Some people think that a full-time D/s relationship is forever and ever, amen. “No more asking, we know the drill, and we certainly don’t need all that fuss about consent.” Truth time: successful 24/7 relationships require MORE intense engagement in consent, not less.  Award-winning performer, sex activist and educator Cameryn Moore explains why.

 

Keeping consent strong 

When every moment, every conversation, every touch has the potential to be charged with power give-and-take, then lapsing into default mode means that you are possibly letting mistakes, miscommunications, and resentments build up. You’re also missing out on a chance to build even stronger bonds, which will be all the stronger for paying attention.

For our purposes, 24/7 relationships are those where the power dynamic extends significantly-to-completely outside of the bedroom. In such a relationship, both parties have roles that they occupy even while sex or kink play is not explicitly on the table, and those roles may determine actions and words, even when the couple is out in public. 

When this is the style of relationship you are in or want to explore, it’s understandable to want to just go with the flow. But with a little bit of active thought and strategising, you can take care of consent matters AND still keep the magic going!


Get creative with consent 

It helps if you get creative in checking out consent within your dynamic. For example, if you are in an age-play style relationship, then the concerned adult can frame a day-to-day conversation in an age-appropriate way, about, say, where you’re going to eat or how to keep track of household chores. You can also find nicknames that can be comfortably spoken out in public that will remind you who you are to each other.

Make time and space outside of the dynamic. My partner and I call it “the game,” even though it feels only sometimes like a game. Other people call it “the zone” or “play space.” Whatever you call it, I recommend that you take time to step out of it and talk as equals, whether it’s once a year when you renew your collaring, or every month as a matter of emotional housekeeping.

Develop a code word to signal that you want to be in that space; for example, in private I call my partner by his name ONLY when I want to signify that I need to say something outside “the game” (I think I’ve maybe used it three times in the last year). This is especially important when you are renegotiating your arrangement or adding in more profound/more extreme elements. Do it when you are out of “the zone,” NOT when the sub in the relationship is up to their ears in subby headspace.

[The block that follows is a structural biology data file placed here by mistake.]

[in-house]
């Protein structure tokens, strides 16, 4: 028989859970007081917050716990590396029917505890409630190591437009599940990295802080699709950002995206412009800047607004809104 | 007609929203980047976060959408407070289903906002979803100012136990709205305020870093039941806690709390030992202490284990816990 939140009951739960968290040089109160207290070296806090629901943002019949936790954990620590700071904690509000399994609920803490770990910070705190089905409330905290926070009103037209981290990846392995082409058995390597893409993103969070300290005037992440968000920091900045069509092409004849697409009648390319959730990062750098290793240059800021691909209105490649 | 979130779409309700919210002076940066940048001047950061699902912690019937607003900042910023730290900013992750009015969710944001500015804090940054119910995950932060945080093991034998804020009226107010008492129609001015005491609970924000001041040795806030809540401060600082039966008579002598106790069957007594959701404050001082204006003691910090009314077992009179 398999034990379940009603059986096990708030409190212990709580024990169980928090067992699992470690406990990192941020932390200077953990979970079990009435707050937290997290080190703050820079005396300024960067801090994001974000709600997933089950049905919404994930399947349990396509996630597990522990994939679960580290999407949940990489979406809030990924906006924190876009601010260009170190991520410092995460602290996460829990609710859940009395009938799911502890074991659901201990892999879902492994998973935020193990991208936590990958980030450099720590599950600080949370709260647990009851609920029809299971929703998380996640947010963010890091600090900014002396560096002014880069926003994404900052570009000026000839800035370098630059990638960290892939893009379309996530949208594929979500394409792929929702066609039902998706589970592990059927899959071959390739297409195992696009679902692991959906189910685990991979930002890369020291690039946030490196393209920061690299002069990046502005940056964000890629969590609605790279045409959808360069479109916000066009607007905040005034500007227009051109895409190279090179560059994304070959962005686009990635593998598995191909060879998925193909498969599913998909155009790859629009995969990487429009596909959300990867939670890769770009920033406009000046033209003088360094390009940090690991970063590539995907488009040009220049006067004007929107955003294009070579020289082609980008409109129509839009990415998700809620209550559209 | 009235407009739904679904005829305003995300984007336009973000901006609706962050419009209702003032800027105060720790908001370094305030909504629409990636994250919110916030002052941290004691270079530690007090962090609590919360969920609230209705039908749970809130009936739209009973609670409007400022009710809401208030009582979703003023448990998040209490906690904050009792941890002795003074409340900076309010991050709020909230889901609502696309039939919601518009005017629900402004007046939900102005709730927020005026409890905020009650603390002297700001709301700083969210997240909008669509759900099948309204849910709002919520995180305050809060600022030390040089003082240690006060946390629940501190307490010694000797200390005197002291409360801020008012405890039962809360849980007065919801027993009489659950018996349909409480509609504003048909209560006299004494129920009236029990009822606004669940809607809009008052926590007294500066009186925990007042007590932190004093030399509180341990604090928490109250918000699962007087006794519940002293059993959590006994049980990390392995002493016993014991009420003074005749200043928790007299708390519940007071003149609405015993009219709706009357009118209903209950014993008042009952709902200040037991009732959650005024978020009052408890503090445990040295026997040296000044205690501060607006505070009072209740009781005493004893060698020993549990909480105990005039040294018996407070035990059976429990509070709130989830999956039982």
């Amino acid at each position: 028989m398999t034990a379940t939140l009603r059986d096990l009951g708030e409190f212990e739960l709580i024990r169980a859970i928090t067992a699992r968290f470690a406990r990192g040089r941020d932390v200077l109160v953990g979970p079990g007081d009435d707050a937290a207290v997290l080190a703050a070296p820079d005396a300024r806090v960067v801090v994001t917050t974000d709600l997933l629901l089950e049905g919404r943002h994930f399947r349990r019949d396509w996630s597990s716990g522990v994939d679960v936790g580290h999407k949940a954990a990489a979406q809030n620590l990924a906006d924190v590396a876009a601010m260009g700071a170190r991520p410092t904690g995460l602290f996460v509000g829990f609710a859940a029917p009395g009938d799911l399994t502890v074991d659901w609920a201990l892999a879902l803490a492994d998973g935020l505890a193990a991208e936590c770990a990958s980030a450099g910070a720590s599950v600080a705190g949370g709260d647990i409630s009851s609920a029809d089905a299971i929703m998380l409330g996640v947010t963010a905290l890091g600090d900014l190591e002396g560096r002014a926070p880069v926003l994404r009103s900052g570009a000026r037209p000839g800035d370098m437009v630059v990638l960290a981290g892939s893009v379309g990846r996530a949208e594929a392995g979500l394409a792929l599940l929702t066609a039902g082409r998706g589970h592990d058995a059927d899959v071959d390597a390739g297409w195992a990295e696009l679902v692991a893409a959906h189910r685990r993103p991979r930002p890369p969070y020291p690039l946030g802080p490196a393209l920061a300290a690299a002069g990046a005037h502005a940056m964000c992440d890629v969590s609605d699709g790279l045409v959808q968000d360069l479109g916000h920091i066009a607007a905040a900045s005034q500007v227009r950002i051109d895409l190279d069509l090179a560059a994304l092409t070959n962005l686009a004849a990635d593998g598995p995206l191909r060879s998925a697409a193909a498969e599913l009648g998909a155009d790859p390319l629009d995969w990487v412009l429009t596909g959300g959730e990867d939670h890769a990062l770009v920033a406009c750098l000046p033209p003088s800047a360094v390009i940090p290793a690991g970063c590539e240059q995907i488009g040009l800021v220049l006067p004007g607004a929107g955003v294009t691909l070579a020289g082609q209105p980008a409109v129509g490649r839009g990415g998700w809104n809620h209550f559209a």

Subspace for me is almost like being stoned, and nothing one agrees to in that condition should be binding in any way. It all sounds good because your lord and master is saying it and your butt is still buzzing from being spanked, but 12 hours later when the tingling wears off, you might think differently.

BDSM couple d/s relationship
Taking care of consent matters can help keep the magic going...


Consensual non-consent 

If you’ve got something in place like “consensual non-consent”, and you are trying something new, make time soon after the experiment for debriefing, even if the submissive in your dynamic didn’t express any problems. Especially if this is in public, we are all socialised to want to avoid making scenes.

Proceed with caution: when you add extra layers of power imbalance, restriction, and/or control on top of seriously everyday things like eating habits, money, or friends/social life. Any metric of kink safety such as Safe Sane and Consensual (SSC) includes psychological considerations as well, and when you give your partner control over things that you do out in the “real world,” you’re putting control of your life in their hands. 

Although this can be fine and hot and amazing, these restrictions also appear on lists of red flags for abuse, and for a good reason, so discuss these mundane activities while you are not “in the zone.”
 

A word about safe words

Some people operate without safe words, but I don’t recommend it, not starting out. Even if you're fully 24/7, with no work, no children, and no other responsibilities other than obeying your dom(me), what if… what if you're in dangerous pain and your top is too into what they’re doing to you to catch that your moaning suddenly sounds different? What if your bottom has complex PTSD and can feel a trigger moment approaching right in the middle of a scene? You need a signal system in place to help you out.

Take the time to communicate and create structures that support your 24/7 dynamic in a safe, sexy, and mutually beneficial way. It is possible if you put your mind to it, and your relationship deserves the very best.

Liked Cameryn's article?  Want to share your consent experiences? Share in our busy BDSM forum. If you're new here, try Fetish.com for free.
 
 
Join the discussion in the Fetish.com BDSM forum

 


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